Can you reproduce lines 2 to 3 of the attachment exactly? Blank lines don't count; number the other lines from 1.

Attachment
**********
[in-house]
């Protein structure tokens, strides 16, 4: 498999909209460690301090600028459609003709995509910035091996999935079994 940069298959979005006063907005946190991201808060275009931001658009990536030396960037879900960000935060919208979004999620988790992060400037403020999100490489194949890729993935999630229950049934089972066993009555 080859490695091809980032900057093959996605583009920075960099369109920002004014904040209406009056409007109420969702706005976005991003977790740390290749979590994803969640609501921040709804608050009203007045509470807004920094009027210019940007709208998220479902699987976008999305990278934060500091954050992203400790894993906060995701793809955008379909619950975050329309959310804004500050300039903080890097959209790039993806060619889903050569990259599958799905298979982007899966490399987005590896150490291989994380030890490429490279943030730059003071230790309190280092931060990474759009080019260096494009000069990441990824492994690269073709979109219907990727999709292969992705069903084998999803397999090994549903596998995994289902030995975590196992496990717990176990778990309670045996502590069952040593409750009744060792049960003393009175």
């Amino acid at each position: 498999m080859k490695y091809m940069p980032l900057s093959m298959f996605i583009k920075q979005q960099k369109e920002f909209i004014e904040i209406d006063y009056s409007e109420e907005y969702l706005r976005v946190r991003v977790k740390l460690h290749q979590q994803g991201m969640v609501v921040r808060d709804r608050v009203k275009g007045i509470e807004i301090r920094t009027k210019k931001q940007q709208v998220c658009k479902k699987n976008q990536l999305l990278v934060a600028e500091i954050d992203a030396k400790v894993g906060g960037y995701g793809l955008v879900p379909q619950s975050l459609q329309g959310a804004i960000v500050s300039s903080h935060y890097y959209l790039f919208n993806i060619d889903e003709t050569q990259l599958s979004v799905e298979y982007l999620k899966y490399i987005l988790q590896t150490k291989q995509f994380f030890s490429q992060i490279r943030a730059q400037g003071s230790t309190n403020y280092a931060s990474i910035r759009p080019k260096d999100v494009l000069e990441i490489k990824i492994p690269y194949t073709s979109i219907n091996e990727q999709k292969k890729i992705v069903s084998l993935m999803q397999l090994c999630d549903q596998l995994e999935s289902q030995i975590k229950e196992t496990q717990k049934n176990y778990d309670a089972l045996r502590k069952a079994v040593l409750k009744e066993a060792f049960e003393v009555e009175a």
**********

């Protein structure tokens, strides 16, 4: 498999909209460690301090600028459609003709995509910035091996999935079994 940069298959979005006063907005946190991201808060275009931001658009990536030396960037879900960000935060919208979004999620988790992060400037403020999100490489194949890729993935999630229950049934089972066993009555 080859490695091809980032900057093959996605583009920075960099369109920002004014904040209406009056409007109420969702706005976005991003977790740390290749979590994803969640609501921040709804608050009203007045509470807004920094009027210019940007709208998220479902699987976008999305990278934060500091954050992203400790894993906060995701793809955008379909619950975050329309959310804004500050300039903080890097959209790039993806060619889903050569990259599958799905298979982007899966490399987005590896150490291989994380030890490429490279943030730059003071230790309190280092931060990474759009080019260096494009000069990441990824492994690269073709979109219907990727999709292969992705069903084998999803397999090994549903596998995994289902030995975590196992496990717990176990778990309670045996502590069952040593409750009744060792049960003393009175």
């Amino acid at each position: 498999m080859k490695y091809m940069p980032l900057s093959m298959f996605i583009k920075q979005q960099k369109e920002f909209i004014e904040i209406d006063y009056s409007e109420e907005y969702l706005r976005v946190r991003v977790k740390l460690h290749q979590q994803g991201m969640v609501v921040r808060d709804r608050v009203k275009g007045i509470e807004i301090r920094t009027k210019k931001q940007q709208v998220c658009k479902k699987n976008q990536l999305l990278v934060a600028e500091i954050d992203a030396k400790v894993g906060g960037y995701g793809l955008v879900p379909q619950s975050l459609q329309g959310a804004i960000v500050s300039s903080h935060y890097y959209l790039f919208n993806i060619d889903e003709t050569q990259l599958s979004v799905e298979y982007l999620k899966y490399i987005l988790q590896t150490k291989q995509f994380f030890s490429q992060i490279r943030a730059q400037g003071s230790t309190n403020y280092a931060s990474i910035r759009p080019k260096d999100v494009l000069e990441i490489k990824i492994p690269y194949t073709s979109i219907n091996e990727q999709k292969k890729i992705v069903s084998l993935m999803q397999l090994c999630d549903q596998l995994e999935s289902q030995i975590k229950e196992t496990q717990k049934n176990y778990d309670a089972l045996r502590k069952a079994v040593l409750k009744e066993a060792f049960e003393v009555e009175a």